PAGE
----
Watch here:

We already know that Joe’ Biden’s head is empty. Now, we can see that the same condition applies to his soul. Desperation over his crumbling voter appeal – his last chance at the presidency after which has lusted for decades – has led him to reveal his inner emptiness.

Who better to reveal such soullessness than Al Sharpton, the race hustler who incited 2 lethal pogroms, the first in Crown Heights, Brooklyn, and second at Freddy’s Fashion Mart in Harlem? Speaking to the self-ordained “reverend,” Joe Biden likened the presidency of Donald Trump to the assassination of Martin Luther King, Jr.

YouTube screen grab

Joshua Caplan of Breitbart watched Sharpton’s MSNBC show (sparing the rest of us the ordeal) and flagged the profanation of the memory of the traumatic moment in American history. He offers this partial transcript:

AL SHARPTON: I heard in your speech you got into detail about how to deal with the tax code and what it would do in terms of money, which means a lot, particularly in a state like South Carolina. Huge black population, huge population that needs jobs, infrastructure development.

[…]

JOE BIDEN: There’s so much we can do, and it’s within our capacity to do it. That’s the interesting thing. I think what’s happening now is, I think that Donald Trump may have reawakened sensibilities in this country to say, “Whoa, maybe we can do this now,” just like our generation was awakened when Dr. King and Bobby Kennedy were assassinated. Our whole generation [said], “I’m back in, man.” These millennials, they get it, Rev. And now they want to get engaged.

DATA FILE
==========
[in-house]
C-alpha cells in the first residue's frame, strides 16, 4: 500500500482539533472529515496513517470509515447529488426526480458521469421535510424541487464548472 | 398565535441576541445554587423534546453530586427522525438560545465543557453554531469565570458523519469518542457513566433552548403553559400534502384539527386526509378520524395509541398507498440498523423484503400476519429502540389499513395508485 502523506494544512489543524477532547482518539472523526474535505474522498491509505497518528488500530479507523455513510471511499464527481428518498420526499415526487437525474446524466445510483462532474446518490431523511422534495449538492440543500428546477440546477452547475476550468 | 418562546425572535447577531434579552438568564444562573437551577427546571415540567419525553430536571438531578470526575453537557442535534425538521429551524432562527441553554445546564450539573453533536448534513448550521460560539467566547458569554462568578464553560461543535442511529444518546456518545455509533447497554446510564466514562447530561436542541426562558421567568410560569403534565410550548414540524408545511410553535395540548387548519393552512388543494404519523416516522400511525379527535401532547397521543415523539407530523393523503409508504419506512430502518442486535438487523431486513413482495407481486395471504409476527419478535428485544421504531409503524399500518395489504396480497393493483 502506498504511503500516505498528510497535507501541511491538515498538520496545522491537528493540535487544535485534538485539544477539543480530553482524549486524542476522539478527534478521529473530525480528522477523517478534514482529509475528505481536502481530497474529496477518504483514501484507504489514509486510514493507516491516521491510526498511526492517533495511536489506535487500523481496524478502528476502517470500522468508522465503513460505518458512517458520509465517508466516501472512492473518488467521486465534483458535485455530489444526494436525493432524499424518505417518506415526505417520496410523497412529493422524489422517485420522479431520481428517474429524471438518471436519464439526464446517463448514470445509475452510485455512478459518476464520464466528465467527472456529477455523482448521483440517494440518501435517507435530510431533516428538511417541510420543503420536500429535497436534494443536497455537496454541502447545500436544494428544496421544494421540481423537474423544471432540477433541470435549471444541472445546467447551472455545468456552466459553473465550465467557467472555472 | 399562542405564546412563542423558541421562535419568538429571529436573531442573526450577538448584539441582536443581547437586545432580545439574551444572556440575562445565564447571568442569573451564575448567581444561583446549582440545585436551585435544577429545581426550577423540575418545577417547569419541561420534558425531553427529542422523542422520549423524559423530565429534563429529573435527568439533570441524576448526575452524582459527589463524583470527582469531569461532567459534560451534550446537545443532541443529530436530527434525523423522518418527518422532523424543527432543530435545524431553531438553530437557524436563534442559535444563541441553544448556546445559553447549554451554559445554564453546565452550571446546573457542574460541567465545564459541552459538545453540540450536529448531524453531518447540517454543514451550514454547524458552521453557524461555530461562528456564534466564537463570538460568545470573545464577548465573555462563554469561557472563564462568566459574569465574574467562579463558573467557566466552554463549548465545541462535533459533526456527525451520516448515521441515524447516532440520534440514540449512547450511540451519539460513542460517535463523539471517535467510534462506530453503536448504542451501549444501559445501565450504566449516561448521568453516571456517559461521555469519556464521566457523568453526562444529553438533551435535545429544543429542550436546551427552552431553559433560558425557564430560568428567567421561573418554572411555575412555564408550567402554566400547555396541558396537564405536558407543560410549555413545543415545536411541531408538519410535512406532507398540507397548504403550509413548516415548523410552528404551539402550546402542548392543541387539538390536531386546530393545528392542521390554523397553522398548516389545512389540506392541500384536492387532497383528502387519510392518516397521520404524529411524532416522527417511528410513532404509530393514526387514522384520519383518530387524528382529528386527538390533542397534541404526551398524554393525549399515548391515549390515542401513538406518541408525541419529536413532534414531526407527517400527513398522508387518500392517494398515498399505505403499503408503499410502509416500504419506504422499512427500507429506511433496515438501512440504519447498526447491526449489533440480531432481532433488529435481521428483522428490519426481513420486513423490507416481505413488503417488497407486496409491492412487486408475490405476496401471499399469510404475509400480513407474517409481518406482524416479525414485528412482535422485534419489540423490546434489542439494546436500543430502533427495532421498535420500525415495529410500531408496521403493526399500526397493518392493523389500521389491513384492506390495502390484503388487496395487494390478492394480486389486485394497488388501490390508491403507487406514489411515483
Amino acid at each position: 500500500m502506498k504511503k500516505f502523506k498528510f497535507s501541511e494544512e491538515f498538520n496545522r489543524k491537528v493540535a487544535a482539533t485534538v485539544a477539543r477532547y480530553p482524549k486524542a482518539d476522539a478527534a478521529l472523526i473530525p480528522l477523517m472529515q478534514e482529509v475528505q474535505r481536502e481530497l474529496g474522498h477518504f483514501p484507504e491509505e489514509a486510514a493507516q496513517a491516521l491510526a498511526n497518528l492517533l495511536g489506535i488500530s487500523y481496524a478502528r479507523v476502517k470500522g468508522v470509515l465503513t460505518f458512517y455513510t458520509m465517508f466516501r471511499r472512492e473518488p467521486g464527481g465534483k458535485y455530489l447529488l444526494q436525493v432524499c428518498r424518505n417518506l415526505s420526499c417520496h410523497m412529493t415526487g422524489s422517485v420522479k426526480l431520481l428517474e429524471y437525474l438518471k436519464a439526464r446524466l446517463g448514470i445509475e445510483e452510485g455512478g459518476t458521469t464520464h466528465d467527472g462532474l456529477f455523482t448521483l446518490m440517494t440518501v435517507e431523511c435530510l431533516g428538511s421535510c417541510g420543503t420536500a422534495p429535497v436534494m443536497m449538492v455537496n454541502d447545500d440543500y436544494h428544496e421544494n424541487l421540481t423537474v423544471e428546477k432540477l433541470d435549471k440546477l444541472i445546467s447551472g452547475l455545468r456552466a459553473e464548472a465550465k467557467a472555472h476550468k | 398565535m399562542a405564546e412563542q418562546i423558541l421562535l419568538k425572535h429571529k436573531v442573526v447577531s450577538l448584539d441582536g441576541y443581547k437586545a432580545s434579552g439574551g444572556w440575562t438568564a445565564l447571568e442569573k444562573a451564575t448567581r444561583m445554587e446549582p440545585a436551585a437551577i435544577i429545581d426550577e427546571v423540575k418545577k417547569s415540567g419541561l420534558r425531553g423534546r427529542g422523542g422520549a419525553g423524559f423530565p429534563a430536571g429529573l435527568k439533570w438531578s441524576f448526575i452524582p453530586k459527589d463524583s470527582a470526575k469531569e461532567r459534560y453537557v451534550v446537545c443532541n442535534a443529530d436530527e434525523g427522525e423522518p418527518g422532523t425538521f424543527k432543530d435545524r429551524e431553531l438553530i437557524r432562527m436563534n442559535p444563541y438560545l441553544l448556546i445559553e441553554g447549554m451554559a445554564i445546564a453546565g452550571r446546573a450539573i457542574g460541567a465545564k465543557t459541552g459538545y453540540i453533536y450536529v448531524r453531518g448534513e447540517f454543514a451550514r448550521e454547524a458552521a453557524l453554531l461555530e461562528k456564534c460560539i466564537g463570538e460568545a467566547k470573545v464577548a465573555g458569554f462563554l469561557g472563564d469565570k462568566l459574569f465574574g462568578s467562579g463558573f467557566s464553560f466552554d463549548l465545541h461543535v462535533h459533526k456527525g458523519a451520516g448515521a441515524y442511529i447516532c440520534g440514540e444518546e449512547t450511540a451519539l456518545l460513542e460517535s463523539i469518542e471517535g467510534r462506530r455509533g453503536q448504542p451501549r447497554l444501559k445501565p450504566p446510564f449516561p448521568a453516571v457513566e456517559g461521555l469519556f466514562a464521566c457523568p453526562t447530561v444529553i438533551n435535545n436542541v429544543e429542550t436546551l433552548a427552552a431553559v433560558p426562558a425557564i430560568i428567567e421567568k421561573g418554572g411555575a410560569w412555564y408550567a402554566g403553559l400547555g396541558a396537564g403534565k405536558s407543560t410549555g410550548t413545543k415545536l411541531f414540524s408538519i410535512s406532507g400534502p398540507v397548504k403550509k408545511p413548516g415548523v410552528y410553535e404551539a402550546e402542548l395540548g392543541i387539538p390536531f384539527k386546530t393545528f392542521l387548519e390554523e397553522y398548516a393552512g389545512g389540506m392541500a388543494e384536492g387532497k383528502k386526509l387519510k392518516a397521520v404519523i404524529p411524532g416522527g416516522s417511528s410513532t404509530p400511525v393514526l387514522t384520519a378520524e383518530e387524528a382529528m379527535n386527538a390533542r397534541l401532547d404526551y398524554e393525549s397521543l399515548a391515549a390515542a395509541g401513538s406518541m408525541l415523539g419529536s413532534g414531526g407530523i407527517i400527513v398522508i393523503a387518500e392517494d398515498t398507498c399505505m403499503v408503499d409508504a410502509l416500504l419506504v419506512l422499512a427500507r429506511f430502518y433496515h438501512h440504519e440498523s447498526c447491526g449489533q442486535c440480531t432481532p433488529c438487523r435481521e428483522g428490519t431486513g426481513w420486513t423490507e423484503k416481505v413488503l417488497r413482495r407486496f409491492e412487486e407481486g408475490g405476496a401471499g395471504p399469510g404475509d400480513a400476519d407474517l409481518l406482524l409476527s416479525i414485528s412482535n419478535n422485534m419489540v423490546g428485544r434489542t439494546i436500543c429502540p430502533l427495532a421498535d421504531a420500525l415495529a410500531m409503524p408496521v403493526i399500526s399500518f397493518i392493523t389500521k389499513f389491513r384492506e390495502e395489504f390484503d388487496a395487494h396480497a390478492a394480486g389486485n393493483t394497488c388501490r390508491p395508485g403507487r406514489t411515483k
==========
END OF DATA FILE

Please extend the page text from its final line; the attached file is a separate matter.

SHARPTON: You started your campaign with a video talking about Charlottesville and the division in the country. I watched you close up during the Obama years fight, even some times internal fights with staff for same-sex marriage. A lot of tough stuff. You and I disagreed in the ’90s and I said: “Woah, this Biden is a go to the mat kind of fighter.” This week you got into it about a statement you made about racists and segregationists. Don’t you understand some of the hurt feelings there? You called Cory Booker and you made others like Mayor de Blasio calling you to apologize… that’s not the Biden I know. Don’t you understand that?

BIDEN: I do understand that. That’s not what I said, though. They didn’t print the whole deal, you know what I mean? The context of this was totally different. And by the way, the fact of the matter is, I ran against all those folks. I got on the Judiciary Committee to defeat the man who headed the committee. I’m the guy that extended the Voting Rights Act 25 years, not five… Let me tell you something, you’ve got to deal with what’s in front of you. And what was in front of me were a bunch of racists, and we had to defeat them. And as I said in that statement, I said in that statement that the fact of the matter is, the meanest man in the world I’ve ever dealt with in the United States Senate was a guy from Georgia named Herman Talmadge, and I included Jim Eastland… I do understand the consequence of the word “boy.” But it wasn’t said in any of that context at all. [emphasis added]

Watch here: